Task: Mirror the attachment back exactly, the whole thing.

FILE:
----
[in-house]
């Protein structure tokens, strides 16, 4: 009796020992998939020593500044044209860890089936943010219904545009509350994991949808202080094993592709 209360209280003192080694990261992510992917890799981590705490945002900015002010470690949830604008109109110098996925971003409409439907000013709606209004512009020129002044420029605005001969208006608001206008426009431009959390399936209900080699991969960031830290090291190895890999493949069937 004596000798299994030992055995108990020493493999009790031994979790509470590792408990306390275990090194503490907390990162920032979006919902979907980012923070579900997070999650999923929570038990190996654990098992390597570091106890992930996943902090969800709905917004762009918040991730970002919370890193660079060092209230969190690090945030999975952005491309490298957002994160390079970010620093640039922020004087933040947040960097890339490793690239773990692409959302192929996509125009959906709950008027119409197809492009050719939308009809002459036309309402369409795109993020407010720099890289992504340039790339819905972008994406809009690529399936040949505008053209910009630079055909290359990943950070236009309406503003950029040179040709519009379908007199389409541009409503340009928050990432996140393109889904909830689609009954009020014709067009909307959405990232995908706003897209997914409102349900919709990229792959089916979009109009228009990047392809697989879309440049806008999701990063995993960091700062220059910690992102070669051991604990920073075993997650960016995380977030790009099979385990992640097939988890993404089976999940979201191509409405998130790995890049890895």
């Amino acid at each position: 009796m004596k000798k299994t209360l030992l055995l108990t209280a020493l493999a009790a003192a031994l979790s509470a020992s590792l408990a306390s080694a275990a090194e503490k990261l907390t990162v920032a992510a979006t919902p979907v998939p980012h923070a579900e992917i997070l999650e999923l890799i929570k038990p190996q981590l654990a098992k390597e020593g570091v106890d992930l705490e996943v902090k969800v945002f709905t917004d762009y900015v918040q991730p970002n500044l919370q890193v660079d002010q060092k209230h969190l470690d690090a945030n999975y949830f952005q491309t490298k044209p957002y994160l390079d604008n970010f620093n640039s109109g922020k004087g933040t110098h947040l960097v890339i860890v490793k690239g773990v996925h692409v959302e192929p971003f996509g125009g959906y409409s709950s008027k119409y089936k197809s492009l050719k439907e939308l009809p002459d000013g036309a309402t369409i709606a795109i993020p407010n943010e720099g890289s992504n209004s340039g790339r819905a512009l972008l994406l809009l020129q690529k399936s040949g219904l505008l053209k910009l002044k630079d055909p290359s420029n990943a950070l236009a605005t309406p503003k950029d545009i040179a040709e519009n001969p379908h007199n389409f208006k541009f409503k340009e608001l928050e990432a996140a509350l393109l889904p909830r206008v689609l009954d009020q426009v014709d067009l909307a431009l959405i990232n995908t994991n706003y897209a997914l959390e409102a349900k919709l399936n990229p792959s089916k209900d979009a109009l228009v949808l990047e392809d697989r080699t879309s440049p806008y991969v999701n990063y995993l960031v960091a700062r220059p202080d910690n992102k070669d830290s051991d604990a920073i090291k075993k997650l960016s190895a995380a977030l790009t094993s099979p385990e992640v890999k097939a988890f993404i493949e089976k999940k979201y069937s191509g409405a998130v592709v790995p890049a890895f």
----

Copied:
[in-house]
């Protein structure tokens, strides 16, 4: 009796020992998939020593500044044209860890089936943010219904545009509350994991949808202080094993592709 209360209280003192080694990261992510992917890799981590705490945002900015002010470690949830604008109109110098996925971003409409439907000013709606209004512009020129002044420029605005001969208006608001206008426009431009959390399936209900080699991969960031830290090291190895890999493949069937 004596000798299994030992055995108990020493493999009790031994979790509470590792408990306390275990090194503490907390990162920032979006919902979907980012923070579900997070999650999923929570038990190996654990098992390597570091106890992930996943902090969800709905917004762009918040991730970002919370890193660079060092209230969190690090945030999975952005491309490298957002994160390079970010620093640039922020004087933040947040960097890339490793690239773990692409959302192929996509125009959906709950008027119409197809492009050719939308009809002459036309309402369409795109993020407010720099890289992504340039790339819905972008994406809009690529399936040949505008053209910009630079055909290359990943950070236009309406503003950029040179040709519009379908007199389409541009409503340009928050990432996140393109889904909830689609009954009020014709067009909307959405990232995908706003897209997914409102349900919709990229792959089916979009109009228009990047392809697989879309440049806008999701990063995993960091700062220059910690992102070669051991604990920073075993997650960016995380977030790009099979385990992640097939988890993404089976999940979201191509409405998130790995890049890895």
């Amino acid at each position: 009796m004596k000798k299994t209360l030992l055995l108990t209280a020493l493999a009790a003192a031994l979790s509470a020992s590792l408990a306390s080694a275990a090194e503490k990261l907390t990162v920032a992510a979006t919902p979907v998939p980012h923070a579900e992917i997070l999650e999923l890799i929570k038990p190996q981590l654990a098992k390597e020593g570091v106890d992930l705490e996943v902090k969800v945002f709905t917004d762009y900015v918040q991730p970002n500044l919370q890193v660079d002010q060092k209230h969190l470690d690090a945030n999975y949830f952005q491309t490298k044209p957002y994160l390079d604008n970010f620093n640039s109109g922020k004087g933040t110098h947040l960097v890339i860890v490793k690239g773990v996925h692409v959302e192929p971003f996509g125009g959906y409409s709950s008027k119409y089936k197809s492009l050719k439907e939308l009809p002459d000013g036309a309402t369409i709606a795109i993020p407010n943010e720099g890289s992504n209004s340039g790339r819905a512009l972008l994406l809009l020129q690529k399936s040949g219904l505008l053209k910009l002044k630079d055909p290359s420029n990943a950070l236009a605005t309406p503003k950029d545009i040179a040709e519009n001969p379908h007199n389409f208006k541009f409503k340009e608001l928050e990432a996140a509350l393109l889904p909830r206008v689609l009954d009020q426009v014709d067009l909307a431009l959405i990232n995908t994991n706003y897209a997914l959390e409102a349900k919709l399936n990229p792959s089916k209900d979009a109009l228009v949808l990047e392809d697989r080699t879309s440049p806008y991969v999701n990063y995993l960031v960091a700062r220059p202080d910690n992102k070669d830290s051991d604990a920073i090291k075993k997650l960016s190895a995380a977030l790009t094993s099979p385990e992640v890999k097939a988890f993404i493949e089976k999940k979201y069937s191509g409405a998130v592709v790995p890049a890895f």